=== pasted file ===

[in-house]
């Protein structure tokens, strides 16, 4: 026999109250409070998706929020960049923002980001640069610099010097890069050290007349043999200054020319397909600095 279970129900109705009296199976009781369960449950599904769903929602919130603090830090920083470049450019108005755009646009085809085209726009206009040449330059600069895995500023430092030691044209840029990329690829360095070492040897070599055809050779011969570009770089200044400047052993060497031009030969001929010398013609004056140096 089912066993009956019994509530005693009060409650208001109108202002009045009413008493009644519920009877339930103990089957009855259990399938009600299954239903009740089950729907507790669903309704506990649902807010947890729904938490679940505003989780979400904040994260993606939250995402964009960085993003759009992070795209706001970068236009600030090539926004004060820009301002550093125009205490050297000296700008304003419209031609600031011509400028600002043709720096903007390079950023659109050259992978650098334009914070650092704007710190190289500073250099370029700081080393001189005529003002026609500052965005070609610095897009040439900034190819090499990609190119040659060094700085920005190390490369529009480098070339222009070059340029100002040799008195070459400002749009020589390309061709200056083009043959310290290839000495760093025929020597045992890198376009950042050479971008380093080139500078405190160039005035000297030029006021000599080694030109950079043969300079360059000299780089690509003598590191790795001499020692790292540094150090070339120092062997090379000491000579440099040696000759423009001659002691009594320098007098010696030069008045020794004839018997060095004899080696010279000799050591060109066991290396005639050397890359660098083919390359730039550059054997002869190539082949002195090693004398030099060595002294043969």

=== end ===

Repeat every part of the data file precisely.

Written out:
[in-house]
């Protein structure tokens, strides 16, 4: 026999109250409070998706929020960049923002980001640069610099010097890069050290007349043999200054020319397909600095 279970129900109705009296199976009781369960449950599904769903929602919130603090830090920083470049450019108005755009646009085809085209726009206009040449330059600069895995500023430092030691044209840029990329690829360095070492040897070599055809050779011969570009770089200044400047052993060497031009030969001929010398013609004056140096 089912066993009956019994509530005693009060409650208001109108202002009045009413008493009644519920009877339930103990089957009855259990399938009600299954239903009740089950729907507790669903309704506990649902807010947890729904938490679940505003989780979400904040994260993606939250995402964009960085993003759009992070795209706001970068236009600030090539926004004060820009301002550093125009205490050297000296700008304003419209031609600031011509400028600002043709720096903007390079950023659109050259992978650098334009914070650092704007710190190289500073250099370029700081080393001189005529003002026609500052965005070609610095897009040439900034190819090499990609190119040659060094700085920005190390490369529009480098070339222009070059340029100002040799008195070459400002749009020589390309061709200056083009043959310290290839000495760093025929020597045992890198376009950042050479971008380093080139500078405190160039005035000297030029006021000599080694030109950079043969300079360059000299780089690509003598590191790795001499020692790292540094150090070339120092062997090379000491000579440099040696000759423009001659002691009594320098007098010696030069008045020794004839018997060095004899080696010279000799050591060109066991290396005639050397890359660098083919390359730039550059054997002869190539082949002195090693004398030099060595002294043969």